August 16, 2009

DIY Open Baffle speakers


It all started with a saturday afternoon experiment. A very quick and dirty chipboard baffle and H frame. Three years later I'm still hooked on the sound. The difference became most obvious when I tried to go back to box speakers. After listening for a few weeks then changing back, it became clear that open baffle speakers have a certain magic to them I find hard to live without.

What is an open baffle speaker?

An open baffle speaker is variant of a dipole where no box is used. Electrostatic loudspeakers are also an open baffle dipole, but I use the term here to refer to speakers based on conventional dynamic drivers.

The key attributes to an open baffle speaker are:
  1. No box - the output from the rear of the driver is used constructively, rather than attempt to absorb it's energy inside a box; this results in reduced box coloration and an improved interaction with the room.
  2. Dipole radiation - increased rear radiation and reduced side, floor and ceiling reflections
  3. Velocity source bass interacts differently with room modes.
A fair comparison

In changing between a box speaker and open baffle, I attempted to remove anything that might sway me either way. I used the same drivers and crossover, and used EQ to get the same frequency response.

How do they sound?

The biggest difference is in the sound stage and imaging. The sound stage is bigger - wider, deeper and more immersive. In switching from open baffle to dipole, the sound stage seems immediately small. I find the sound stage of open baffles to be more realistic and natural. I also find that the imaging is more stable. It's less likely that you will need a centre speaker (and more difficult to include if you do want one). The sweet spot is bigger and as you move sideways across the room, the sound stage is less inclined to collapse to one side.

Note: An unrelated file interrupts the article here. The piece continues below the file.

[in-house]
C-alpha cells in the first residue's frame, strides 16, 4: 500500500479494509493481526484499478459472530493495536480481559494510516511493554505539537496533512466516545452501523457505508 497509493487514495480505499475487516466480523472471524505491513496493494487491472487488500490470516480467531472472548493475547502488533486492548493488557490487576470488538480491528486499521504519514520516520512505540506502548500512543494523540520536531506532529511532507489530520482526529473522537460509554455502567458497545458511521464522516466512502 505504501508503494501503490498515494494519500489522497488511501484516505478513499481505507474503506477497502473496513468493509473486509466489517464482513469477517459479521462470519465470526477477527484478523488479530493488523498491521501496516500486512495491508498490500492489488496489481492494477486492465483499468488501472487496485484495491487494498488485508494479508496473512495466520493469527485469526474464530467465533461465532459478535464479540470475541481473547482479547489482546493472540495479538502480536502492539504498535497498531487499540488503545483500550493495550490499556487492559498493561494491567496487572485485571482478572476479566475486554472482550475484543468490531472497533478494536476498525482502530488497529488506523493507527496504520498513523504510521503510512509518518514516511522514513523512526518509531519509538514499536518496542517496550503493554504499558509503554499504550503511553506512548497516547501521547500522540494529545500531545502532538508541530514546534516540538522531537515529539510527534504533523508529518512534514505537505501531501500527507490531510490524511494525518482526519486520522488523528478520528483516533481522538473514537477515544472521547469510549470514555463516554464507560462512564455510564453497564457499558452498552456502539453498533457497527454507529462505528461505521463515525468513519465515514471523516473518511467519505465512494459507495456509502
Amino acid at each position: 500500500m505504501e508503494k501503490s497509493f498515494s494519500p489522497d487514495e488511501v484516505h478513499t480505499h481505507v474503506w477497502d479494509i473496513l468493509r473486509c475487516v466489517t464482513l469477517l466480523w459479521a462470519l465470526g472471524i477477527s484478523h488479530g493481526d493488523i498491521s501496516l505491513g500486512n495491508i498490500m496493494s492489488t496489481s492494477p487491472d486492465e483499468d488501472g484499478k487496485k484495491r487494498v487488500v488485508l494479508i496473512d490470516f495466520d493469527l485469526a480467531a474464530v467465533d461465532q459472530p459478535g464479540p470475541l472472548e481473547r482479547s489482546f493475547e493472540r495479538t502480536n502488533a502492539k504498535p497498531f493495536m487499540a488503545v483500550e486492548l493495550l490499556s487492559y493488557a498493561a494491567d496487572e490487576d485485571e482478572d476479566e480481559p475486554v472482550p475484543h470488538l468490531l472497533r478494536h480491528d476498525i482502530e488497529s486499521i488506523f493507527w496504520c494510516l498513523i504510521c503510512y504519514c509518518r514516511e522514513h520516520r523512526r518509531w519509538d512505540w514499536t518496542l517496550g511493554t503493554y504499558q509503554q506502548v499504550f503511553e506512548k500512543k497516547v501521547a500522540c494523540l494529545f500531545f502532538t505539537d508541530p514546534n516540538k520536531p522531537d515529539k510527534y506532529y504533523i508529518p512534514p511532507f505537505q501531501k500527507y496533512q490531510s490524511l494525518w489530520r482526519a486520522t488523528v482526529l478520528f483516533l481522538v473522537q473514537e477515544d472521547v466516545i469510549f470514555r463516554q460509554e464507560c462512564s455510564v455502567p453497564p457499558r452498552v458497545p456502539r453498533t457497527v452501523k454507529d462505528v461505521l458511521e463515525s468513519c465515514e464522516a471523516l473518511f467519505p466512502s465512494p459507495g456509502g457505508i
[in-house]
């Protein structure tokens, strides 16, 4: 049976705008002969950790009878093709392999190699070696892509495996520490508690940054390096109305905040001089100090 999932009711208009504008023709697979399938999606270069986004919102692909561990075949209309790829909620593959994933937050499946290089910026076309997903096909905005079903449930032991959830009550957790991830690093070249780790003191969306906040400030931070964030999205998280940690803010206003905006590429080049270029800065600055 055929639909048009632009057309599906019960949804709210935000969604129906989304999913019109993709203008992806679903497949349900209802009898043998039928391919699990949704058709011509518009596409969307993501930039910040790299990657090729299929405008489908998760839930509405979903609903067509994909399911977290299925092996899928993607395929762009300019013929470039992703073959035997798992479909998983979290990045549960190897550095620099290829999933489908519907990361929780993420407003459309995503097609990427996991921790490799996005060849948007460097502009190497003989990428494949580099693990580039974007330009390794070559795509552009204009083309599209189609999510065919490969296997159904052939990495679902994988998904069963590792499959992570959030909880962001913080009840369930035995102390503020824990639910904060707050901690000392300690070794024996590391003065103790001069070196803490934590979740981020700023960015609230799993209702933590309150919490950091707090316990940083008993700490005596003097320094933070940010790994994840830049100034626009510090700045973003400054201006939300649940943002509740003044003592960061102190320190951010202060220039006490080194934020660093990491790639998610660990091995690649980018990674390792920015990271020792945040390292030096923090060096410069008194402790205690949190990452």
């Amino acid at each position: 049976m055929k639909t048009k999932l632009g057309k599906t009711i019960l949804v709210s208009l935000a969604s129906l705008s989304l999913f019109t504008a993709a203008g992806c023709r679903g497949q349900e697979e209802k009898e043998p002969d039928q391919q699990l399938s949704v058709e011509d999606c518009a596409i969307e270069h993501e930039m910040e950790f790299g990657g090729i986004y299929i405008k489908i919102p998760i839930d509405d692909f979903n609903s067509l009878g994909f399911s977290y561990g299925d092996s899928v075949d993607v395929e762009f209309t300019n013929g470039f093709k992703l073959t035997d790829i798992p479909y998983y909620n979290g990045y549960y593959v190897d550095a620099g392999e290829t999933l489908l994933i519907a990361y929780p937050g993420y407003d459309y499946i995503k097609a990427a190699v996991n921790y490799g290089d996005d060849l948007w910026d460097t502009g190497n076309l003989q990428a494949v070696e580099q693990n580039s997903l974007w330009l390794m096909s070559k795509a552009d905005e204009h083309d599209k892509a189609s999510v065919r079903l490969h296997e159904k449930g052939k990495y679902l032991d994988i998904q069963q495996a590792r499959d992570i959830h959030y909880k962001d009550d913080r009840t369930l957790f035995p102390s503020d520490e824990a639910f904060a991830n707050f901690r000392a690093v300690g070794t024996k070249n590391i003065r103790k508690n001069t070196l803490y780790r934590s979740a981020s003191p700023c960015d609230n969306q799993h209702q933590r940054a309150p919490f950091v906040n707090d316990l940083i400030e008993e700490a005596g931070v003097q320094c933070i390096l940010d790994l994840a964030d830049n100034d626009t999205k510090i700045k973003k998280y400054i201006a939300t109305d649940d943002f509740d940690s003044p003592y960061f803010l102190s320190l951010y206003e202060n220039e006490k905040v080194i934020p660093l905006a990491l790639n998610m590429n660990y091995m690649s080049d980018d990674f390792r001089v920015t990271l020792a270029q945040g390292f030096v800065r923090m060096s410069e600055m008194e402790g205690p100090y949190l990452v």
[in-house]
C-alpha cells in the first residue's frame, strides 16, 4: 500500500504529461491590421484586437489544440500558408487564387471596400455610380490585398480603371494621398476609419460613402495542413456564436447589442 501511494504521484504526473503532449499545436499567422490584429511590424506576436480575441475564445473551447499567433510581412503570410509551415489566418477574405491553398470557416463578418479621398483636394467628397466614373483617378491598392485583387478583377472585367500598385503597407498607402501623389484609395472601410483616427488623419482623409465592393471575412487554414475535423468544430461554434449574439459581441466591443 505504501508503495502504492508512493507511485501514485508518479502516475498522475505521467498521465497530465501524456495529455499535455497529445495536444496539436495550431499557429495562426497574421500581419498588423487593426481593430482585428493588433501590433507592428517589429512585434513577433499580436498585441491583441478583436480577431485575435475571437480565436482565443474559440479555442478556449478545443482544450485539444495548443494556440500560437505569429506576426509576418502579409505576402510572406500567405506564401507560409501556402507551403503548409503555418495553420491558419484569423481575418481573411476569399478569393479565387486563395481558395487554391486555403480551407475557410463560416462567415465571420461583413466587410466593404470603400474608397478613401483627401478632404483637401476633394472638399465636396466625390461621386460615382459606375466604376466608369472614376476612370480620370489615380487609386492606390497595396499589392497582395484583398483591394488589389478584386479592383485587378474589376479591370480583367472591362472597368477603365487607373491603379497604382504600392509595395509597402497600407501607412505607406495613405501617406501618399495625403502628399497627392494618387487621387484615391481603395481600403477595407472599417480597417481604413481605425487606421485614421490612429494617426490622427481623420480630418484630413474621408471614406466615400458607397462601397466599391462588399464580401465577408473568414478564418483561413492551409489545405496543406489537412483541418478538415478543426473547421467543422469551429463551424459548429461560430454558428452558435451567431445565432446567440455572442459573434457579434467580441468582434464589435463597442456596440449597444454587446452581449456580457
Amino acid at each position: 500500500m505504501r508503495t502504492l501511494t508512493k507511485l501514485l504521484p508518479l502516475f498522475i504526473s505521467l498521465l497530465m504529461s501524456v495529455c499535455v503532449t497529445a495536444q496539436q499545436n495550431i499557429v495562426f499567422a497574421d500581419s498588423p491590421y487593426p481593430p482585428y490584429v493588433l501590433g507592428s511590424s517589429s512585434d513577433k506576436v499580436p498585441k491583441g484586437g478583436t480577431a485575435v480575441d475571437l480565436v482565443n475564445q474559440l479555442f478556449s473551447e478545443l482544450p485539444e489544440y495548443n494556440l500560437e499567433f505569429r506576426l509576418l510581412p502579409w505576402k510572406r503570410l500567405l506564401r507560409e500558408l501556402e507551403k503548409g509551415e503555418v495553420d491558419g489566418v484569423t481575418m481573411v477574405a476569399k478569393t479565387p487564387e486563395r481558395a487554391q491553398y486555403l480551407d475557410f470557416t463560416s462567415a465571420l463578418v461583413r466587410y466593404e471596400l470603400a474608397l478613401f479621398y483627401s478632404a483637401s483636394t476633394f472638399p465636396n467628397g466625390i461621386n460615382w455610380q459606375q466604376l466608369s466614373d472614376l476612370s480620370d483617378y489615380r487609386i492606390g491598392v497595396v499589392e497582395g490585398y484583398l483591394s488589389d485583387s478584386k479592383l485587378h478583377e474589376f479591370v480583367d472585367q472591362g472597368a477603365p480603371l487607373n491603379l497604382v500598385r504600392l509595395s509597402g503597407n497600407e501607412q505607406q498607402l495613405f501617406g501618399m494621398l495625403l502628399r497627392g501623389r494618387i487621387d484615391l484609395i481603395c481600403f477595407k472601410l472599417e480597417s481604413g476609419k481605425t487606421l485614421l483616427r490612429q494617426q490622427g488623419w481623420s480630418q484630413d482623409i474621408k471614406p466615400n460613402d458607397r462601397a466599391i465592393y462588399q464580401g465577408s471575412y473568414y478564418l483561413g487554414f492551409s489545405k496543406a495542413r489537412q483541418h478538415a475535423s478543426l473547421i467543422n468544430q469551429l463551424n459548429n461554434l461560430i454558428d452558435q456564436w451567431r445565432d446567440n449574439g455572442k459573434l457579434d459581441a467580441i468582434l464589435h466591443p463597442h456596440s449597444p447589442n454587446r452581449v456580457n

The downside is that the imaging is not as tight and focused. When sitting in the sweet spot and where everything is just right, and you are listening to a recording where the imaging isn't confused, box speakers have the potential to create a tighter image where it's easier to pin down where the sound is coming from. Open baffle speakers seem to stretch the sound stage. It's like comparing a projector to an LCD TV. You can't expect the projected image to be equally sharp. It's a matter of personal preference. Which do you prefer? It's a decision you can't make without experiencing both options.

One of the more subtle qualities of an open baffle speaker is the absence of box coloration. High end speaker manufacturers work very hard to try to remove the impact of the rear wave, but it is never completely removed. As a result, budget drivers on an open baffle can compare very well to much more expensive drivers in a box.

Bass - monopole vs dipole

Open baffle purists insist on dipole bass as well. This is where one has to balance cost, size and output. To match the output of a conventional sub or woofer an open baffle needs to move much more air. Open baffle bass has a number of advantages:
  1. No box coloration
  2. Different room interaction
The first advantage is part of the appeal of infinite baffle subwoofers. The second is unique to dipoles. With open baffle room pressurisation doesn't occur. Room modes are excited differently.

There are two schools of thought regarding the room interaction of dipoles with the room. One is in favour of dipoles as a means of minimising the excitation of room modes. This view has been made popular by Siegfried Linkwitz. A different view is promoted by Dr Earl Geddes, in which it is considered more desirable to deliberately excite as many room modes as possible with monopole subwoofers in order to achieve a smooth in room bass response. My own preference is for the Geddes approach.